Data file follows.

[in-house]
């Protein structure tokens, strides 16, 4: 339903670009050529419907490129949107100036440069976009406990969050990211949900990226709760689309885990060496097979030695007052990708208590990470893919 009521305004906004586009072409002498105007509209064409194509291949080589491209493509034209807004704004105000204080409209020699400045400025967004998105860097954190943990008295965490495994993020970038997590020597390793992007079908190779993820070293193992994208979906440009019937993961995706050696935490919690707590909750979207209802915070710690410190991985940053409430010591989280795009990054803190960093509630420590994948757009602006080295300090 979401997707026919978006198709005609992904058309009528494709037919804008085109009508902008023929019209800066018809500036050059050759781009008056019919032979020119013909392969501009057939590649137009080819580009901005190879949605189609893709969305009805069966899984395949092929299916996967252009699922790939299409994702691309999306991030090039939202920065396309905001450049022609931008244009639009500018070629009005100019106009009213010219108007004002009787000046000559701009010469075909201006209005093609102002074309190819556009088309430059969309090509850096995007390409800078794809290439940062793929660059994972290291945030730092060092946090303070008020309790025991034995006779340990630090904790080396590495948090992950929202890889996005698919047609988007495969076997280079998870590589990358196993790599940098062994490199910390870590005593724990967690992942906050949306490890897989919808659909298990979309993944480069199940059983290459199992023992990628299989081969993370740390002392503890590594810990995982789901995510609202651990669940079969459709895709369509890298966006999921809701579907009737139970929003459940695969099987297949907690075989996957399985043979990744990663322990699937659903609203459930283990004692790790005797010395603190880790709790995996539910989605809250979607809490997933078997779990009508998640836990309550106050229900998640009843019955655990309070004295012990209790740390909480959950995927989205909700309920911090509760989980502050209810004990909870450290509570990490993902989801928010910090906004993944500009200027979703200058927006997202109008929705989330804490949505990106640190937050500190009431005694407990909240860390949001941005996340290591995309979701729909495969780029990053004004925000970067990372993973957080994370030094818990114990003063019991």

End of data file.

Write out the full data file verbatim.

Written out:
[in-house]
């Protein structure tokens, strides 16, 4: 339903670009050529419907490129949107100036440069976009406990969050990211949900990226709760689309885990060496097979030695007052990708208590990470893919 009521305004906004586009072409002498105007509209064409194509291949080589491209493509034209807004704004105000204080409209020699400045400025967004998105860097954190943990008295965490495994993020970038997590020597390793992007079908190779993820070293193992994208979906440009019937993961995706050696935490919690707590909750979207209802915070710690410190991985940053409430010591989280795009990054803190960093509630420590994948757009602006080295300090 979401997707026919978006198709005609992904058309009528494709037919804008085109009508902008023929019209800066018809500036050059050759781009008056019919032979020119013909392969501009057939590649137009080819580009901005190879949605189609893709969305009805069966899984395949092929299916996967252009699922790939299409994702691309999306991030090039939202920065396309905001450049022609931008244009639009500018070629009005100019106009009213010219108007004002009787000046000559701009010469075909201006209005093609102002074309190819556009088309430059969309090509850096995007390409800078794809290439940062793929660059994972290291945030730092060092946090303070008020309790025991034995006779340990630090904790080396590495948090992950929202890889996005698919047609988007495969076997280079998870590589990358196993790599940098062994490199910390870590005593724990967690992942906050949306490890897989919808659909298990979309993944480069199940059983290459199992023992990628299989081969993370740390002392503890590594810990995982789901995510609202651990669940079969459709895709369509890298966006999921809701579907009737139970929003459940695969099987297949907690075989996957399985043979990744990663322990699937659903609203459930283990004692790790005797010395603190880790709790995996539910989605809250979607809490997933078997779990009508998640836990309550106050229900998640009843019955655990309070004295012990209790740390909480959950995927989205909700309920911090509760989980502050209810004990909870450290509570990490993902989801928010910090906004993944500009200027979703200058927006997202109008929705989330804490949505990106640190937050500190009431005694407990909240860390949001941005996340290591995309979701729909495969780029990053004004925000970067990372993973957080994370030094818990114990003063019991």